Tuesday, May 19, 2015

Dubs; The Blogger to re-join the Capitalist Caliphate?

From Novato, and various other places in this god fucking forsaken San Francisco Bay Area, with this report, I'm Jeremy Schaaaaaap......ES.....PN:

A fog rolls through the valley here in the hills of Novato. Not even sure how the hell I got up here. Must have been a half hour hike through the rising sun. The climb up, up, up brings another bout of anxiety. I'm climbing a stairwell to hell once more, and I know it. 

When I arrive, Mesick asks me, "Thought you were bringing a plus one, Blogger!?"

"Yeah, Silverstein didn't feel well this morning."

"Figured you'd be bringing Silverstein and The Senor when you texted us last night."

"Yeah, The Senor ditched town to see the Mrs. Senor, and Silverstein bailed."

"They were talking about you having a girlfriend or something?"

"That didn't quite work out."

"The Blogger can't be tied down!"

"So true."

I don't want to embarrass myself in front of Mesick and his cha girl and their friends, in large part because they are two of the nicest people I've ever met. Still, it's hard to watch the Dubs go down 2-1. Draymond Green and Andre Igoudala can't shoot at all anymore, and Steph and Klay have gone cold. Andrew Bogut, our rim protector, is somehow not protecting the rim. It's a fucking lay-up line in The Grind House. Mo Speights and Leandro Barbosa can't really guard anyone. Shaun Livingston doesn't stretch the floor, and he really hasn't given us anything thus far in the postseason. David Lee is useless.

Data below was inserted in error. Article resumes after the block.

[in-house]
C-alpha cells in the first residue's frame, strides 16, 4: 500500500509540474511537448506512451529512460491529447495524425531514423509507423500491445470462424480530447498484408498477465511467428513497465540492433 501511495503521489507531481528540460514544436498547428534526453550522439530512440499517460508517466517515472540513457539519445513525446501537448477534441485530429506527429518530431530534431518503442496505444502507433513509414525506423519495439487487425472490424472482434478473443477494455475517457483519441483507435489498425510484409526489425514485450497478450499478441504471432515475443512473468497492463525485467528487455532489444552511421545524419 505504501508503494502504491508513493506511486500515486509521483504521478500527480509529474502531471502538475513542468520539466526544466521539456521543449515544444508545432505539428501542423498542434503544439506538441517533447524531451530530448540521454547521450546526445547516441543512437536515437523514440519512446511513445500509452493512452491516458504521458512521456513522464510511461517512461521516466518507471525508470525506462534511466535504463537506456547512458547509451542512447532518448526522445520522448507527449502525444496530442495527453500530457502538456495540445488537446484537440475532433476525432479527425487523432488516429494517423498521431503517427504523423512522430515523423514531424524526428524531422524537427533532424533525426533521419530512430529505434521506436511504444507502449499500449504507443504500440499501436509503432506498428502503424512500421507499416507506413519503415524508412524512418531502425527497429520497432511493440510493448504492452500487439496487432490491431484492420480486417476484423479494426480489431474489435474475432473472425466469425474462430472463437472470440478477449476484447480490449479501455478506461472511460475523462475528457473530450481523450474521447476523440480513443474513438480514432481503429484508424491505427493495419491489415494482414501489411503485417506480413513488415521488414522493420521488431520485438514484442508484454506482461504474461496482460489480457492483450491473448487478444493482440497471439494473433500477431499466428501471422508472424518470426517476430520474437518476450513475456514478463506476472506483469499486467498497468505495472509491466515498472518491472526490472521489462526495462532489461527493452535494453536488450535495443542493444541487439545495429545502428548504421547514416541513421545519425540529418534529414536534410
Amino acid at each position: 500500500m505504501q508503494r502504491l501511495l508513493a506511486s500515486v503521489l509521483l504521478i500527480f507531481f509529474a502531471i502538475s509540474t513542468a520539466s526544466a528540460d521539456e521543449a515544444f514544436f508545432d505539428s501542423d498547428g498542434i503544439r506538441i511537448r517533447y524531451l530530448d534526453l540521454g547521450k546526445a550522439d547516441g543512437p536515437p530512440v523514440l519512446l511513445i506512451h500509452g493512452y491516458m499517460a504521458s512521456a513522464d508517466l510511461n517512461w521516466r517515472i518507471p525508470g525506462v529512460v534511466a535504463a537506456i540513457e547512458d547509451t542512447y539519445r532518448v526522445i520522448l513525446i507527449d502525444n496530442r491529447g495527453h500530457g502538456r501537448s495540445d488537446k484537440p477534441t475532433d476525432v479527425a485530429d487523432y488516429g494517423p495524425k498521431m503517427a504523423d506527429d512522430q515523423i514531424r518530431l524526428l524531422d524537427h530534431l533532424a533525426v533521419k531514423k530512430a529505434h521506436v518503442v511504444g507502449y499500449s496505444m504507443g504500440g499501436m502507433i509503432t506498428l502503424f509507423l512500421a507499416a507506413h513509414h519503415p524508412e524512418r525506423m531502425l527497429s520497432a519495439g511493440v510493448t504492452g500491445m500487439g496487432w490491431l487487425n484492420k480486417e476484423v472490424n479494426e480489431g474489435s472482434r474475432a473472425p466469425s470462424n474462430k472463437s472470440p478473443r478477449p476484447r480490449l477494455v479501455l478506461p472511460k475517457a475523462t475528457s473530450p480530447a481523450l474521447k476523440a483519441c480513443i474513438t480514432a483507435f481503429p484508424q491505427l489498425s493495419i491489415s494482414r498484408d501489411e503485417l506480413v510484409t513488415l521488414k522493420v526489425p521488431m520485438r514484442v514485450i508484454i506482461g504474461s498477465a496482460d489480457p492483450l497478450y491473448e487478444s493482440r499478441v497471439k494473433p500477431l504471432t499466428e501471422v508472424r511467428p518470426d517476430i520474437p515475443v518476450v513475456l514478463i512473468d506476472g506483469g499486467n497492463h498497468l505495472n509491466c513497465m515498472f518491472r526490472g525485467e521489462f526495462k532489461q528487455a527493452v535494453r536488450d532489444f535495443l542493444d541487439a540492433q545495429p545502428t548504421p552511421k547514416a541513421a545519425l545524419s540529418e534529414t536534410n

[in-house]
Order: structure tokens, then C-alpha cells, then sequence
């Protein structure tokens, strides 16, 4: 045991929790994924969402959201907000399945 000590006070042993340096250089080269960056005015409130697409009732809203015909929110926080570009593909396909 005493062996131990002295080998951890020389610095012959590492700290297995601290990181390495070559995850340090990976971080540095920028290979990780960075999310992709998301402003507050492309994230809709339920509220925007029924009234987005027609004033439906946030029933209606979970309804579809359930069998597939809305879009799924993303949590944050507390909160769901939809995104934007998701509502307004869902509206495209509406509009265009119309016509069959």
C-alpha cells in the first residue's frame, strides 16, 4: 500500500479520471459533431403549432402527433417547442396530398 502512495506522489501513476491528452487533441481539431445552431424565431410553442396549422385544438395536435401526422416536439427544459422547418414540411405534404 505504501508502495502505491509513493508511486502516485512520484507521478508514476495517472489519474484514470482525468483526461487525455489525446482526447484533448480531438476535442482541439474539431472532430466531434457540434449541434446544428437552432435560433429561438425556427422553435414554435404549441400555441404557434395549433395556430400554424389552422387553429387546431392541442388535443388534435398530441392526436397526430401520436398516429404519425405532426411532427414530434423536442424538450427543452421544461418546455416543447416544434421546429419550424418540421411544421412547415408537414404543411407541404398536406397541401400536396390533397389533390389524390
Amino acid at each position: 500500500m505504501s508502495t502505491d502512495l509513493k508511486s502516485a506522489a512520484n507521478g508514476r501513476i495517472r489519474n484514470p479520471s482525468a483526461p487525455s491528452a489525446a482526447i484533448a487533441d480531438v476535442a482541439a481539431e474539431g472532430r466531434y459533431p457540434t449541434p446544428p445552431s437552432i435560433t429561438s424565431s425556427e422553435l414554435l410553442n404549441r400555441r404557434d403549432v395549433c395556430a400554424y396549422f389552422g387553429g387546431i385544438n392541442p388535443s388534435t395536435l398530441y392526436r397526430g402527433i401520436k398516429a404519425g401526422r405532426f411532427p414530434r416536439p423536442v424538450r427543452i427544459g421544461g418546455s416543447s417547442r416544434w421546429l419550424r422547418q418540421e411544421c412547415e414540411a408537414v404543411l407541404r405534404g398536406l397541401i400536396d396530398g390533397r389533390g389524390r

Offensively, it's really Steph and Klay and pray for rain. We are in deep trouble here, even if Mesick's boy is sounding an optimistic tune. I think we're done. You know you don't have much going for you in life when you're this wrapped up in a National Basketball League team in the National Basketball League.